Parkland school shooting suspect can’t be called ‘animal’

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FILE – In this Jan. 22, 2020, file photo, Florida school shooting defendant Nikolas Cruz is surrounded by his defense attorneys Melisa McNeill, left, Diane Cuddihy and Gabe Ermine, right, after entering the courtroom for a hearing at the Broward County Courthouse in Fort Lauderdale, Fla. It’s been more than 1,000 days since a gunman with an AR-15 rifle burst into a Florida high school, killing 17 people and wounding 17 others. And yet, with Valentine’s Day on Sunday, Feb. 14, 2021, marking the three-year milestone, Cruz’s death penalty trial is in limbo. (Amy Beth Bennett/South Florida Sun-Sentinel via AP, Pool, File)

FORT LAUDERDALE, Fla. (AP) — The former student accused of murdering 17 people at a Florida high school cannot be called derogatory terms such as “animal” or “that thing” by prosecutors or their witnesses at his upcoming trial, but calling the killings “a massacre” is legitimate, the judge has ruled.

Circuit Judge Elizabeth Scherer said in a ruling released Friday that it’s impossible to create a complete list of words that jurors shouldn’t hear to describe Nikolas Cruz when he’s tried for the Feb. 14, 2018, killings at Marjory Stoneman Douglas High in Parkland.

She sided with Cruz’s attorneys that calling him names like “animal” or “that thing” during testimony, as some victims’ parents have done in media interviews, would cross the line. But she said the defense request this week that Cruz only be called by his name or “the defendant” goes too far.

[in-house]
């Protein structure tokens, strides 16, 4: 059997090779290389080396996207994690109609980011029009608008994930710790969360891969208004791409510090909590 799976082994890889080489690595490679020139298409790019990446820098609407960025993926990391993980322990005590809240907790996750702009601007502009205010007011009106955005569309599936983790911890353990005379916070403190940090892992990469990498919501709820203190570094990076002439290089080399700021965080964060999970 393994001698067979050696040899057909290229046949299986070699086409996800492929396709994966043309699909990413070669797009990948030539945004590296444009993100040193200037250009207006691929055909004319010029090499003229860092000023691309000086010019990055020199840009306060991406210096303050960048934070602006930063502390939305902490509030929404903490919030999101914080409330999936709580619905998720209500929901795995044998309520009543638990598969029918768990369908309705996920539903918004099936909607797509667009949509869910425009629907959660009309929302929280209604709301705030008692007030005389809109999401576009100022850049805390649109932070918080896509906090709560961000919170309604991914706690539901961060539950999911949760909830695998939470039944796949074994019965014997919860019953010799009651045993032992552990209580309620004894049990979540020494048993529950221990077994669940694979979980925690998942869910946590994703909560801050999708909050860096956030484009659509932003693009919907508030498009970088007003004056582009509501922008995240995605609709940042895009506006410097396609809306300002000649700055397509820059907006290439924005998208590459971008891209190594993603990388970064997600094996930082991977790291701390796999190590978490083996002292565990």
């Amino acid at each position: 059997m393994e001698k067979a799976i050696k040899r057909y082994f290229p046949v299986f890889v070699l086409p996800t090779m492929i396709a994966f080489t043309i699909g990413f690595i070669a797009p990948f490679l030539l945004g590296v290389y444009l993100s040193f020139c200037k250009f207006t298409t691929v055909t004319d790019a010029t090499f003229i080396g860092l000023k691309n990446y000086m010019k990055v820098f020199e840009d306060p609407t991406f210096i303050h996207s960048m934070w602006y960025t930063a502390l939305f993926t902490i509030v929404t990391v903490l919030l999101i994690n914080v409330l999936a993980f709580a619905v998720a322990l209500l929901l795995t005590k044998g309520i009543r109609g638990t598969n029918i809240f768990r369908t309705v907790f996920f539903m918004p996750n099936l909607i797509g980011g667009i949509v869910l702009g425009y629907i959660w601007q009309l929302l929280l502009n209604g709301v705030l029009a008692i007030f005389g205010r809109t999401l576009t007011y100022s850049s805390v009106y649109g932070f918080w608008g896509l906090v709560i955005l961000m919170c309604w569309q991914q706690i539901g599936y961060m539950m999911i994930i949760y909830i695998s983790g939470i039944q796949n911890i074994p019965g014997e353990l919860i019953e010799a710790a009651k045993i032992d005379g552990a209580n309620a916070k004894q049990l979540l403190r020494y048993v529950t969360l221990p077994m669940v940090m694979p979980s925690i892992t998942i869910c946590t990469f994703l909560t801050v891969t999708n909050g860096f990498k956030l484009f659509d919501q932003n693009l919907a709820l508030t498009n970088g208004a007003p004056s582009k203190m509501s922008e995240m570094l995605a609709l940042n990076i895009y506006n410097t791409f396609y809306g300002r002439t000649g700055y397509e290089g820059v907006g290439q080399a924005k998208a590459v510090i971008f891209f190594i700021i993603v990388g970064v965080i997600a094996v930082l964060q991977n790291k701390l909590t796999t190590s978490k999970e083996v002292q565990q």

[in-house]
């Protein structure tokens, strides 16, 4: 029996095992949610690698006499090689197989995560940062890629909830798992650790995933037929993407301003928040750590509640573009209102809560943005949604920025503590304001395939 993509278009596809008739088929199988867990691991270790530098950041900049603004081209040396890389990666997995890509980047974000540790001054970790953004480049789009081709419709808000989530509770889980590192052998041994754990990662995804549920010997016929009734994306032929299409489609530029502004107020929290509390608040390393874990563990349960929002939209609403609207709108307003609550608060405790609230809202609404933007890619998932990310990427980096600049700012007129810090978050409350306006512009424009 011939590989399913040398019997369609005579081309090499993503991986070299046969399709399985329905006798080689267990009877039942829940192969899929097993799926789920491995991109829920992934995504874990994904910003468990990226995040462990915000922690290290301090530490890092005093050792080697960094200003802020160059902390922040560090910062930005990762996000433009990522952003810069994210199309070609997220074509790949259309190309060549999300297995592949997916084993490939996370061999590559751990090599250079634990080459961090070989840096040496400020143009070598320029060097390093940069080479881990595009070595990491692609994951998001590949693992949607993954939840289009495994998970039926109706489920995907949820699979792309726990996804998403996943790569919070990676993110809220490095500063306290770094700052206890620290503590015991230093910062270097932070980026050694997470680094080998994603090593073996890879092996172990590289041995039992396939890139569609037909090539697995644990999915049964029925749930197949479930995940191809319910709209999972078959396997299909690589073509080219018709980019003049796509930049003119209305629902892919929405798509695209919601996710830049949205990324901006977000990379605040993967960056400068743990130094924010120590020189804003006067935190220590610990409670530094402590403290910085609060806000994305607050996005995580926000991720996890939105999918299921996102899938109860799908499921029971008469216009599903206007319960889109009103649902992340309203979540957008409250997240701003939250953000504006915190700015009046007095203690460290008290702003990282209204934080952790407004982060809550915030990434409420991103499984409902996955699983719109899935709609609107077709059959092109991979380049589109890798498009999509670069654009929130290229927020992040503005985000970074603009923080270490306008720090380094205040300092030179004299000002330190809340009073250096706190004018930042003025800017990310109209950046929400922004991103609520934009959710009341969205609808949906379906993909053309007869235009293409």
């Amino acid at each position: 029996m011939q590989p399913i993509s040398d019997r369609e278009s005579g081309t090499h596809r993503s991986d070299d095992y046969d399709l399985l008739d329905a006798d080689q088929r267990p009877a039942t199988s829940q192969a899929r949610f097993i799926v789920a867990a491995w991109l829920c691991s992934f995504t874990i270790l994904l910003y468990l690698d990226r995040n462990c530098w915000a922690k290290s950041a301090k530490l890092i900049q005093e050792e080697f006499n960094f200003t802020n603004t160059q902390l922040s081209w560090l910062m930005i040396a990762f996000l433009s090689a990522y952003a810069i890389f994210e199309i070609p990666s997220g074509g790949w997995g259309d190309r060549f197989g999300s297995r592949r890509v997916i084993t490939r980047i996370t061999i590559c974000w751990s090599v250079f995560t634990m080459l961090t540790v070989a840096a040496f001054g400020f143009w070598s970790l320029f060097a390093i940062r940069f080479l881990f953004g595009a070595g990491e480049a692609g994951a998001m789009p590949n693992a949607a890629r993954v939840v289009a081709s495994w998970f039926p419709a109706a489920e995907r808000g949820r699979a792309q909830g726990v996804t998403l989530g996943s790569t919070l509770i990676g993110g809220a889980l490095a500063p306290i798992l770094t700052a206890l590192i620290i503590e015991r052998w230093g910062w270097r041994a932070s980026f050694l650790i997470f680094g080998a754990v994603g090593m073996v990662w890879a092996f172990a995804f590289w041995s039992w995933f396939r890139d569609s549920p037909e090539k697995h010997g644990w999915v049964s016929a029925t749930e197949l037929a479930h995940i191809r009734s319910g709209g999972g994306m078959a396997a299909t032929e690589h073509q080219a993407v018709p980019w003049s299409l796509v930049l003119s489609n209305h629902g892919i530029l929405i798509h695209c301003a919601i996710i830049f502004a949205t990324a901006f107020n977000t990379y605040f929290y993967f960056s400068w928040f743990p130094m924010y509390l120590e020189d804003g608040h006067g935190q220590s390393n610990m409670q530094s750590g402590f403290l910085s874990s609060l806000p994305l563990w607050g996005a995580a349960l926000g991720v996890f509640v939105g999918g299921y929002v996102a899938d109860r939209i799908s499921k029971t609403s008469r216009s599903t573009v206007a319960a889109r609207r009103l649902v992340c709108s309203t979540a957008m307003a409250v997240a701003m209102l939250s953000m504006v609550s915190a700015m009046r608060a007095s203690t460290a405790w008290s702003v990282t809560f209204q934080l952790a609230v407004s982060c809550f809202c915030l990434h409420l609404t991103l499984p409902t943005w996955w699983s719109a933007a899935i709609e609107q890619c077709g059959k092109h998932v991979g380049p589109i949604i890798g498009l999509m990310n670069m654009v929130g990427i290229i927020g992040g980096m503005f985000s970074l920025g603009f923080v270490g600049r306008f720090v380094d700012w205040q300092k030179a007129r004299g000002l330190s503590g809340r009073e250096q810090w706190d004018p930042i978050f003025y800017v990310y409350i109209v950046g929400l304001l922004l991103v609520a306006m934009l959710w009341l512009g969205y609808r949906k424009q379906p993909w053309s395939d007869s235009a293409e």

“Some words and terms the Defendant requests not to be used, such as ‘school shooter,’ ‘murderer,’ or ‘killer,’ in and of themselves are not derogatory,” Scherer wrote. “They are normal words that may be used to describe particular facts.”

She also said that the request by Cruz’s attorneys that the killings only be referred to as “the incident,” the “mass shooting” or “the tragedy” also goes too far, saying terms like “massacre” are legitimate and not derogatory or inflammatory.

Still, she cautioned prosecutors that they must act professionally when referring to Cruz, and warn their witnesses to avoid obviously derogatory names when testifying about him. She said if Cruz’s attorneys believe anyone crosses the line, they can object immediately and she will rule in court.

“A trial is not the time for the attorneys to editorialize or give their opinions of a defendant,” she said. “The trial attorneys shall present the evidence, and the jury shall make their determinations based on the evidence presented.”

Cruz, 22, has pleaded not guilty, but his attorneys have said he would plead guilty in exchange for a life sentence. Prosecutors are seeking the death penalty and have rejected the offer.

No trial date has been set.

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